Unity 5 Animation Control Meta-Tutorial
In this Meta-Tutorial* I will be walking through the Unity 5 Animation Control tutorial by Aaron Hibberd. The tutorial was made in August 2015 using Unity3D 5.1.2f1 (from 2015) but I will be using Unity3D 5 2017.1.
* Meta-Tutorial – a walkthrough of a tutorial which shows the ins and outs and ups and downs of the tutorial and proves out that it isn’t too ‘rotten’ (see tutorial-rot in my other articles)
Part 1: Setting up the project
In this section Aaron talks about why he is creating the video and downloads a great character called “Unity-chan!”.
Warning Pop Up:
He shows you how to download Unity Chan but I noticed one thing that happened for me but not for him: I got a warning pop-up from the asset store indicating that Unity-Chan was created for Unity 4.6 and therefore some scripts may not work with Unity 5.
I am going to choose to ignore that warning since Aaron has made this tutorial specifically with Unity 5 in mind so I believe he will address most or all of the compatibility issues necessary to complete the tutorial.
Unity-Chan has her own EULA (End-User License Agreement)!
I bet if I keep my eyes peeled for this I’ll see more examples of it but I haven’t previously seen an asset having a license that they made just for that asset and to me that is kind of cool and it means they take their asset seriously as a product in and of itself.
I like how Aaron is showing the steps clearly and fast and not wasting time waxing poetic about his opinions about what is going on and why which should allow him to get through more tutorial content in a tighter video package and I appreciate that. He also edits the video to remove any dead space that was previously there.
In this section we are asked to make an ‘animator’ to control the animation. This is entirely new to me so I’m glad he explained adding the animator window. He’s walking us through this with an excellent understanding of what exactly we need to know.
At this point while you are in play mode (and once you have unchecked maximize on play) if you right click on any of the wait animations in the animator window and select ‘Set as Layer Default State’ you can see that animation take over instantly. Unity’s real-time response to changes and updates like this is remarkable and powerful.
He shows you how to transition from one animation to another and how to set a default, and then how to write a simple script that will soon let us control our animations but when he is compiling and running the first script at first I was concerned about all of the warnings I saw in the console but I see in Aarons window that he has many or all of the same warnings which I believe come from the Unity-Chan scripts not being completely up to date with the latest version of the API and everything works fine.
Here’s a simple ‘gotcha’ thats worth looking out for
I noticed that the first time I dragged the script onto my unity-chan character it seemed to add that component to the character but the next time I hit ‘run’ the script was no longer attached. This was because I had dragged it while I was still in ‘run’ mode and changes made while you are in run mode are not maintained. Once I dragged it over when I was not in run mode it attached and worked well.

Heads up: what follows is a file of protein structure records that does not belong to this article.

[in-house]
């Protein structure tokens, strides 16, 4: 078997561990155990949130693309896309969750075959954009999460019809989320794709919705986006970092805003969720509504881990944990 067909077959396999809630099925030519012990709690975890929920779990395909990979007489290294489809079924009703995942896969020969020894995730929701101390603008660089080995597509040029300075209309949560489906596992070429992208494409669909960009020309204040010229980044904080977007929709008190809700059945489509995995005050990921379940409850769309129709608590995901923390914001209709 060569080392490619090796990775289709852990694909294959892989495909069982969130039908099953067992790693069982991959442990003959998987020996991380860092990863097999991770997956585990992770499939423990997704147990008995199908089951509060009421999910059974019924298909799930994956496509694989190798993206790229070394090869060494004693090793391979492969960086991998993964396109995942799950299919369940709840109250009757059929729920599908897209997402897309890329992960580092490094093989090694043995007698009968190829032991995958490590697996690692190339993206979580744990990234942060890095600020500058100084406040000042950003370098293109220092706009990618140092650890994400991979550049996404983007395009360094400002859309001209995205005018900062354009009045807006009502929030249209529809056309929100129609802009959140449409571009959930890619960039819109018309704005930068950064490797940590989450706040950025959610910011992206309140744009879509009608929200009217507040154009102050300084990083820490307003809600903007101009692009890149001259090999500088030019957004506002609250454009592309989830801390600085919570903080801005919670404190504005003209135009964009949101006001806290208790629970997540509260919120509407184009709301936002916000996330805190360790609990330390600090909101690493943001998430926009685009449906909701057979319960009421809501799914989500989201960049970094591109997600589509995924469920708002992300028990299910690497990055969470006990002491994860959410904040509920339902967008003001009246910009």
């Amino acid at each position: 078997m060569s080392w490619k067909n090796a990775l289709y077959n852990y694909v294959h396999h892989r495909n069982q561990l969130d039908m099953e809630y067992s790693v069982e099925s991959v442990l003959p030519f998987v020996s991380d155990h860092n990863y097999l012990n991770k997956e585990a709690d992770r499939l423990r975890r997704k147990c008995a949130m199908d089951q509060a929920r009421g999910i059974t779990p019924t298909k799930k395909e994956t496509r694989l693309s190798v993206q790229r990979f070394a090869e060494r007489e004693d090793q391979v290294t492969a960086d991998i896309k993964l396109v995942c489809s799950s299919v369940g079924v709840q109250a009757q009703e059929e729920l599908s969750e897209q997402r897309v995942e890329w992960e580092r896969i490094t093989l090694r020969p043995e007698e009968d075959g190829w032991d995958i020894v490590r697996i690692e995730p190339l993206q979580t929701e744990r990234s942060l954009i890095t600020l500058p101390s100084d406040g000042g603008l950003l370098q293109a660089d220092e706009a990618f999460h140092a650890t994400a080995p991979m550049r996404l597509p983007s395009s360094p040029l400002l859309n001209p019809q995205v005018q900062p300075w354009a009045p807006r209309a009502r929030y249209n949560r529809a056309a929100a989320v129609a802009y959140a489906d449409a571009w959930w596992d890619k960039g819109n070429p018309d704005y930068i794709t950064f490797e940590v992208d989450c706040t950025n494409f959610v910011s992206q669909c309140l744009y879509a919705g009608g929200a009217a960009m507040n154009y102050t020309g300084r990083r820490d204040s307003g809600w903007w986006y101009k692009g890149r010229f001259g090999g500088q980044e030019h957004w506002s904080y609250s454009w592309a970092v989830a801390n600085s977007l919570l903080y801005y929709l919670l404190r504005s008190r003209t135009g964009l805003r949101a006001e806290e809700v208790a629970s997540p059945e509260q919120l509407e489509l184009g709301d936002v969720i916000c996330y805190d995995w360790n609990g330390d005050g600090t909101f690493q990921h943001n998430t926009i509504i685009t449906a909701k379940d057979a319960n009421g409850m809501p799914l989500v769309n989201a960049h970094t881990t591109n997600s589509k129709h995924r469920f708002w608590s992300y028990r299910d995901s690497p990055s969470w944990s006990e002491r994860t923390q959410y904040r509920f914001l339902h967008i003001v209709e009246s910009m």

What can you do with those animations
He explains what the final parameter is in the anim.Play command and shows what happens when you change that value to 0.5f. He also shows how to get input from keys, the mouse, and from the default input controller (no matter what that is configured to be) and how to use that information to trigger different animations, even choosing an animation randomly from between several possibilities. He shows how to pass floats via public attributes in the script through to the animator and how to see them update live as you press your input keys
I experimented with the ‘mirror’ property in one of the animations and it seemed to flip left to right but also to start the animation at the end and work backwards.
He shows how to create a new state machine from a blend tree and how to descend in to that state machine and then how to make a 2d simple directional walk animation and then adding a ‘motion field’ and how to use that field.
Once he got the wait states working he added a script to move the character based on all of the directions. He showed how to change the character to a physics object (added a rigid body) and how to add forward and backward motion and limit velocity when the character isn’t being animated. He showed how to add run animations based on a boolean parameter which was based on having the shift key depressed and how to make her move faster when the shift key was depressed. Finally he shows how to implement a jump and then slide animation.
Overall this was an effective and tight tutorial showing everything clearly and without fluff or wasted time. It gives you a good understanding of the Unity animator state machine system and with this you could code up some really complex and interesting characters. Even though the tutorial was made in 2015 there really weren’t any stumbling blocks and certainly no show-stopping issues and I am grateful to Aaron Hibbard for creating this video.
Thank you for reading and please check out the other tutorials and meta-tutorials on this site.